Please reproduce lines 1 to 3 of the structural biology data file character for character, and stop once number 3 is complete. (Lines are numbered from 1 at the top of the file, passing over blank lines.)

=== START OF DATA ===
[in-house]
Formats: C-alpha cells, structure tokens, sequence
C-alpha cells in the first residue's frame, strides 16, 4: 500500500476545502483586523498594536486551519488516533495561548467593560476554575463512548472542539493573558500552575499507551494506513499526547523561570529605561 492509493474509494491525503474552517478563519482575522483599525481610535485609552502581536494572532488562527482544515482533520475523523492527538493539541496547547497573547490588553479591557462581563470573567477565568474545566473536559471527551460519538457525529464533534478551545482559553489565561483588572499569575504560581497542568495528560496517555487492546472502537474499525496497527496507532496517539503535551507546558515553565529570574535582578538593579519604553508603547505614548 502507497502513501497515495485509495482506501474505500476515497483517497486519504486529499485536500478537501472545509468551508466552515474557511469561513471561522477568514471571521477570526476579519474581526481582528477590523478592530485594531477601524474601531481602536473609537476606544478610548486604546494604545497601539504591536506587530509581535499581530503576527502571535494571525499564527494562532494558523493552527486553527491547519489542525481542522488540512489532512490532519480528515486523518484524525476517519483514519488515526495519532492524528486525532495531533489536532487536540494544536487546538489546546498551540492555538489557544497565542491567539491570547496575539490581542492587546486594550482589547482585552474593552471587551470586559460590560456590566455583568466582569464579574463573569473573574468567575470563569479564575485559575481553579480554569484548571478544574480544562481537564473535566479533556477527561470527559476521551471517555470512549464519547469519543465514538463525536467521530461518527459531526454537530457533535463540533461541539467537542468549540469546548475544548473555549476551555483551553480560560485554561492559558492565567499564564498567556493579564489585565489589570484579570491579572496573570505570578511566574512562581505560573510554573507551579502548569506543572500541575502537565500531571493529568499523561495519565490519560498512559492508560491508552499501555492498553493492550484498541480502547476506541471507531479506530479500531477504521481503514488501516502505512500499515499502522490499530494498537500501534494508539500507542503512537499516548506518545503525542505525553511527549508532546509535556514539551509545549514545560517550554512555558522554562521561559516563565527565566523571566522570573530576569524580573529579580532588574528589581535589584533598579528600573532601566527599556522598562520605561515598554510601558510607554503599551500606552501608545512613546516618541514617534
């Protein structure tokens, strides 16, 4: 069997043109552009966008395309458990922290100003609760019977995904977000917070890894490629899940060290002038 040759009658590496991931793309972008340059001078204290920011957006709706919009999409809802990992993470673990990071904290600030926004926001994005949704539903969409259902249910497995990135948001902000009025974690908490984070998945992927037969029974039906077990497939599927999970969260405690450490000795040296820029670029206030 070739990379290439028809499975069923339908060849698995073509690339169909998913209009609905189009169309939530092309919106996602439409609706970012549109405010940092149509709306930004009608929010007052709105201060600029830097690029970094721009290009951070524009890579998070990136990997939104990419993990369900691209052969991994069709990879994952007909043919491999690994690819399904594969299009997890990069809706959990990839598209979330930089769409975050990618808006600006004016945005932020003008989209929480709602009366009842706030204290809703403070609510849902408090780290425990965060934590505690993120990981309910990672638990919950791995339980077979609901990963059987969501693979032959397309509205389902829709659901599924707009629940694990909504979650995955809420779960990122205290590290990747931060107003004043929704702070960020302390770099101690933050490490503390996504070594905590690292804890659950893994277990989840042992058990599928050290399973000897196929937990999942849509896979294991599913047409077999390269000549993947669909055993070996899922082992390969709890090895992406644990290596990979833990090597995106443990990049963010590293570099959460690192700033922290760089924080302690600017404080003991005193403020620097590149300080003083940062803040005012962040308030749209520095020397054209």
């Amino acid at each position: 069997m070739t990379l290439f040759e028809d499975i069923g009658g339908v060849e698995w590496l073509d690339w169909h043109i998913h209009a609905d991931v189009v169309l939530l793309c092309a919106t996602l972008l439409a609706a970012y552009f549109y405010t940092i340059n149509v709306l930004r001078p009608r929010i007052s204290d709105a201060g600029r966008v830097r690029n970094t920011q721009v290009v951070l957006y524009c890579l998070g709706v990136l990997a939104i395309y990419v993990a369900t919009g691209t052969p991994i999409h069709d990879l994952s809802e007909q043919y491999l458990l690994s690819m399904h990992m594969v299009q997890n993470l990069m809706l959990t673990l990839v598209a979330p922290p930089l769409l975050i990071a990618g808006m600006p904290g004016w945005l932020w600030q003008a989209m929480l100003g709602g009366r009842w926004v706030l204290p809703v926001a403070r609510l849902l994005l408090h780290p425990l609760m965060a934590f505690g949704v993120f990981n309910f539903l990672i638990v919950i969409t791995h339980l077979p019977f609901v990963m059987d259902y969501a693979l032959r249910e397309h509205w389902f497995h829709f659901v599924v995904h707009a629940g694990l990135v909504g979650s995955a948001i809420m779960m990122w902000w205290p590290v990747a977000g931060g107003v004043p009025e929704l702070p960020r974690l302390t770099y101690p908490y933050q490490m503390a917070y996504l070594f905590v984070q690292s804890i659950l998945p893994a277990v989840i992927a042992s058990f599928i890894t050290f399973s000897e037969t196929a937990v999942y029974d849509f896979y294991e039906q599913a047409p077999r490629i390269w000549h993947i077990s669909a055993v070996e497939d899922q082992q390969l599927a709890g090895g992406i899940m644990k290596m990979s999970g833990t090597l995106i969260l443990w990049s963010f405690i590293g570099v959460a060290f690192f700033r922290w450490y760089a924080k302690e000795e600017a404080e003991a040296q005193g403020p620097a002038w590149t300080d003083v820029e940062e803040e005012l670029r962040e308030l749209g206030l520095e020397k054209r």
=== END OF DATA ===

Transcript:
[in-house]
Formats: C-alpha cells, structure tokens, sequence
C-alpha cells in the first residue's frame, strides 16, 4: 500500500476545502483586523498594536486551519488516533495561548467593560476554575463512548472542539493573558500552575499507551494506513499526547523561570529605561 492509493474509494491525503474552517478563519482575522483599525481610535485609552502581536494572532488562527482544515482533520475523523492527538493539541496547547497573547490588553479591557462581563470573567477565568474545566473536559471527551460519538457525529464533534478551545482559553489565561483588572499569575504560581497542568495528560496517555487492546472502537474499525496497527496507532496517539503535551507546558515553565529570574535582578538593579519604553508603547505614548 502507497502513501497515495485509495482506501474505500476515497483517497486519504486529499485536500478537501472545509468551508466552515474557511469561513471561522477568514471571521477570526476579519474581526481582528477590523478592530485594531477601524474601531481602536473609537476606544478610548486604546494604545497601539504591536506587530509581535499581530503576527502571535494571525499564527494562532494558523493552527486553527491547519489542525481542522488540512489532512490532519480528515486523518484524525476517519483514519488515526495519532492524528486525532495531533489536532487536540494544536487546538489546546498551540492555538489557544497565542491567539491570547496575539490581542492587546486594550482589547482585552474593552471587551470586559460590560456590566455583568466582569464579574463573569473573574468567575470563569479564575485559575481553579480554569484548571478544574480544562481537564473535566479533556477527561470527559476521551471517555470512549464519547469519543465514538463525536467521530461518527459531526454537530457533535463540533461541539467537542468549540469546548475544548473555549476551555483551553480560560485554561492559558492565567499564564498567556493579564489585565489589570484579570491579572496573570505570578511566574512562581505560573510554573507551579502548569506543572500541575502537565500531571493529568499523561495519565490519560498512559492508560491508552499501555492498553493492550484498541480502547476506541471507531479506530479500531477504521481503514488501516502505512500499515499502522490499530494498537500501534494508539500507542503512537499516548506518545503525542505525553511527549508532546509535556514539551509545549514545560517550554512555558522554562521561559516563565527565566523571566522570573530576569524580573529579580532588574528589581535589584533598579528600573532601566527599556522598562520605561515598554510601558510607554503599551500606552501608545512613546516618541514617534